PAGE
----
Using olfactory molecular specificity, we examined the inheritance of parental traumatic exposure, a phenomenon that has been frequently observed, but not understood. We subjected F0 mice to odor fear conditioning before conception and found that subsequently conceived F1 and F2 generations had an increased behavioral sensitivity to the F0-conditioned odor, but not to other odors. When an odor (acetophenone) that activates a known odorant receptor (Olfr151) was used to condition F0 mice, the behavioral sensitivity of the F1 and F2 generations to acetophenone was complemented by an enhanced neuroanatomical representation of the Olfr151 pathway. Bisulfite sequencing of sperm DNA from conditioned F0 males and F1 naive offspring revealed CpG hypomethylation in the Olfr151 gene. In addition, in vitro fertilization, F2 inheritance and cross-fostering revealed that these transgenerational effects are inherited via parental gametes. Our findings provide a framework for addressing how environmental information may be inherited transgenerationally at behavioral, neuroanatomical and epigenetic levels.
New research from Emory University School of Medicine, in Atlanta, has shown that it is possible for some information to be inherited biologically through chemical changes that occur in DNA. During the tests they learned that that mice can pass on learned information about traumatic or stressful experiences – in this case a fear of the smell of cherry blossom – to subsequent generations.
According to the Telegraph, Dr Brian Dias, from the department of psychiatry at Emory University, said: ”From a translational perspective, our results allow us to appreciate how the experiences of a parent, before even conceiving offspring, markedly influence both structure and function in the nervous system of subsequent generations.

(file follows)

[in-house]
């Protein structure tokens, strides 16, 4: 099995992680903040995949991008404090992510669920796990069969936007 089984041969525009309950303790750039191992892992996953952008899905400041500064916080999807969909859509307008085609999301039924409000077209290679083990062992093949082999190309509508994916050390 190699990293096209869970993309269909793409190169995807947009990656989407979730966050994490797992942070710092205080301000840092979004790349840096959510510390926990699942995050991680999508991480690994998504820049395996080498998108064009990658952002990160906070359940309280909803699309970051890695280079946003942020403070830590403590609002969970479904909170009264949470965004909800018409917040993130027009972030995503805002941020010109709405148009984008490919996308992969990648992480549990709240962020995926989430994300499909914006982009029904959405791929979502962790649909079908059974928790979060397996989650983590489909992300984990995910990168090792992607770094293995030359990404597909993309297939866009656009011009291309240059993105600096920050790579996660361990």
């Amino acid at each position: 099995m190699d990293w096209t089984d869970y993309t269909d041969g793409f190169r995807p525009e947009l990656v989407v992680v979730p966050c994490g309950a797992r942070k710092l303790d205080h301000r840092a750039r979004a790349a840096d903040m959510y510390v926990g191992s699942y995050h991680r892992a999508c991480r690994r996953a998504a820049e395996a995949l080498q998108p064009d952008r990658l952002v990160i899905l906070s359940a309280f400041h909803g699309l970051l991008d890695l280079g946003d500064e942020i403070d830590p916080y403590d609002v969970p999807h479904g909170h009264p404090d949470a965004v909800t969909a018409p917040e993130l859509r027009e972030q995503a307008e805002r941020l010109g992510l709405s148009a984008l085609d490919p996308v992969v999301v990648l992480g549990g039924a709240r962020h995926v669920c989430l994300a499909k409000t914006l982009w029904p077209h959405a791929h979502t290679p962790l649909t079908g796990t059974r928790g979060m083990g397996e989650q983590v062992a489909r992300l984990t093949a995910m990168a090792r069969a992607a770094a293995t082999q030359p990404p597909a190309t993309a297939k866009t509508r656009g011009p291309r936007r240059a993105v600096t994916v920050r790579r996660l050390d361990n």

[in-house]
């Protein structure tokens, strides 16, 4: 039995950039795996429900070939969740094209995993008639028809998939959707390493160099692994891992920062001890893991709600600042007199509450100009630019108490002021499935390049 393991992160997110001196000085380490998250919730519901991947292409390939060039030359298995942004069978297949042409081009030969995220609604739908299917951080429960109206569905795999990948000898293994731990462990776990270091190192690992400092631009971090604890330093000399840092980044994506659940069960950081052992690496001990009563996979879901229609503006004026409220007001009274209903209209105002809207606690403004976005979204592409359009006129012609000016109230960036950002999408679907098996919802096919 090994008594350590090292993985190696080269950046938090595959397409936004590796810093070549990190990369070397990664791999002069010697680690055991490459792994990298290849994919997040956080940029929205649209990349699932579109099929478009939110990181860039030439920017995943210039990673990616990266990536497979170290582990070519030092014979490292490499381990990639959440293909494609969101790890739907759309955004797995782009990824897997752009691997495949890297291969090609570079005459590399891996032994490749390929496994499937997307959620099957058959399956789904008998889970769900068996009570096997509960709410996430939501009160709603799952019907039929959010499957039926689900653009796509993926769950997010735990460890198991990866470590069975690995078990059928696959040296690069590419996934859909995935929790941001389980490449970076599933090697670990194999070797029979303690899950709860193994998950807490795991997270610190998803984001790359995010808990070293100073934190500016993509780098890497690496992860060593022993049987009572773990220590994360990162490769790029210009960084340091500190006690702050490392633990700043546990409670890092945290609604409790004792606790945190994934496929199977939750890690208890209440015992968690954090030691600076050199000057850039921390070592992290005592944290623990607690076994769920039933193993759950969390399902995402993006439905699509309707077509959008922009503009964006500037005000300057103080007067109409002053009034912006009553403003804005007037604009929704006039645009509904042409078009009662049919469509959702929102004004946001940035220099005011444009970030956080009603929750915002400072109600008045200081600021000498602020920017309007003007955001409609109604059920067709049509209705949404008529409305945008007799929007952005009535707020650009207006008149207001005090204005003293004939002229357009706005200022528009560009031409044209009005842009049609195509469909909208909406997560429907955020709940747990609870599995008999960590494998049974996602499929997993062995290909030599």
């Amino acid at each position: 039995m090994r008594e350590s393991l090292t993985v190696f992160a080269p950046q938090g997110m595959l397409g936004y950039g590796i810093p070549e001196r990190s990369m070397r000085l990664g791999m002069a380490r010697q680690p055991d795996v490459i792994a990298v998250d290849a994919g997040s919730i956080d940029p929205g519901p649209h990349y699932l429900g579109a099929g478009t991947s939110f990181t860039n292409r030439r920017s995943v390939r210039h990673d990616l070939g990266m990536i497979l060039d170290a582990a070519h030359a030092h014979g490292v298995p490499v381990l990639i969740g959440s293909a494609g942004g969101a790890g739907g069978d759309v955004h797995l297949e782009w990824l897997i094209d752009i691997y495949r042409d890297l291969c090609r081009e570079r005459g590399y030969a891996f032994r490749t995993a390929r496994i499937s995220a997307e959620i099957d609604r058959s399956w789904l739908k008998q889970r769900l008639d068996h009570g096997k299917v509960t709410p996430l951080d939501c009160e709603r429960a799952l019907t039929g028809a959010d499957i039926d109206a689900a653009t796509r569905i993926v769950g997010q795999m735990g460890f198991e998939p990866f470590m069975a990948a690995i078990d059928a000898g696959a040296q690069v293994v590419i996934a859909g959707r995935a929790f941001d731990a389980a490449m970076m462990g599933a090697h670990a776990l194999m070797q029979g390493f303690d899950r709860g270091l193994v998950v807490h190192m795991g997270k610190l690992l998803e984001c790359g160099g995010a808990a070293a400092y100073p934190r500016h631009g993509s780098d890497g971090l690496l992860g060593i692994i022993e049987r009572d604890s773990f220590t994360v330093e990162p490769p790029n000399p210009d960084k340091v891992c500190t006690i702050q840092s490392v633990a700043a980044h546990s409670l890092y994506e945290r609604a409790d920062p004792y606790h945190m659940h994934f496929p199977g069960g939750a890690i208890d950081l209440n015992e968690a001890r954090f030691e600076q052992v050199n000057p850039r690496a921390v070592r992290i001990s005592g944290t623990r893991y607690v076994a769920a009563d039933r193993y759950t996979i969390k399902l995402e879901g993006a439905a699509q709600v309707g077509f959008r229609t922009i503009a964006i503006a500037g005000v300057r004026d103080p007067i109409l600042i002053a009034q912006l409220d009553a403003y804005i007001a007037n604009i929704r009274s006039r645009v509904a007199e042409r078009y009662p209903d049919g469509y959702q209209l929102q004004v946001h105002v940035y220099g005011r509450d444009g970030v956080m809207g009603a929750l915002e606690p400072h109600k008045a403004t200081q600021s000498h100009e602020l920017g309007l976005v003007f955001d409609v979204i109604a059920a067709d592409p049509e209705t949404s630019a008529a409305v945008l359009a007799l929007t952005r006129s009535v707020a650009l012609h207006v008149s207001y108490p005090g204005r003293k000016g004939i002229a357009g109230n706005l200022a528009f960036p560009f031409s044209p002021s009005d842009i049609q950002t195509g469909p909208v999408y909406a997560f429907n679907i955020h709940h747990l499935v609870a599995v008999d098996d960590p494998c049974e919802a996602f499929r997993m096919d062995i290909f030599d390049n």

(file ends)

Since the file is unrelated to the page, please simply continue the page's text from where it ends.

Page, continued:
“Such a phenomenon may contribute to the etiology and potential intergenerational transmission of risk for neuropsychiatric disorders such as phobias, anxiety and post-traumatic stress disorder.”
This suggests that experiences are somehow transferred from the brain into the genome, allowing them to be passed on to later generations.
1 December 2013
Experiments showed that a traumatic event could affect the DNA in sperm and alter the brains and behaviour of subsequent generations.
A Nature Neuroscience study shows mice trained to avoid a smell passed their aversion on to their “grandchildren”.
Experts said the results were important for phobia and anxiety research.
The animals were trained to fear a smell similar to cherry blossom.
The team at the Emory University School of Medicine, in the US, then looked at what was happening inside the sperm.
They showed a section of DNA responsible for sensitivity to the cherry blossom scent was made more active in the mice’s sperm.
Both the mice’s offspring, and their offspring, were “extremely sensitive” to cherry blossom and would avoid the scent, despite never having experienced it in their lives.
Changes in brain structure were also found.
“The experiences of a parent, even before conceiving, markedly influence both structure and function in the nervous system of subsequent generations,” the report concluded.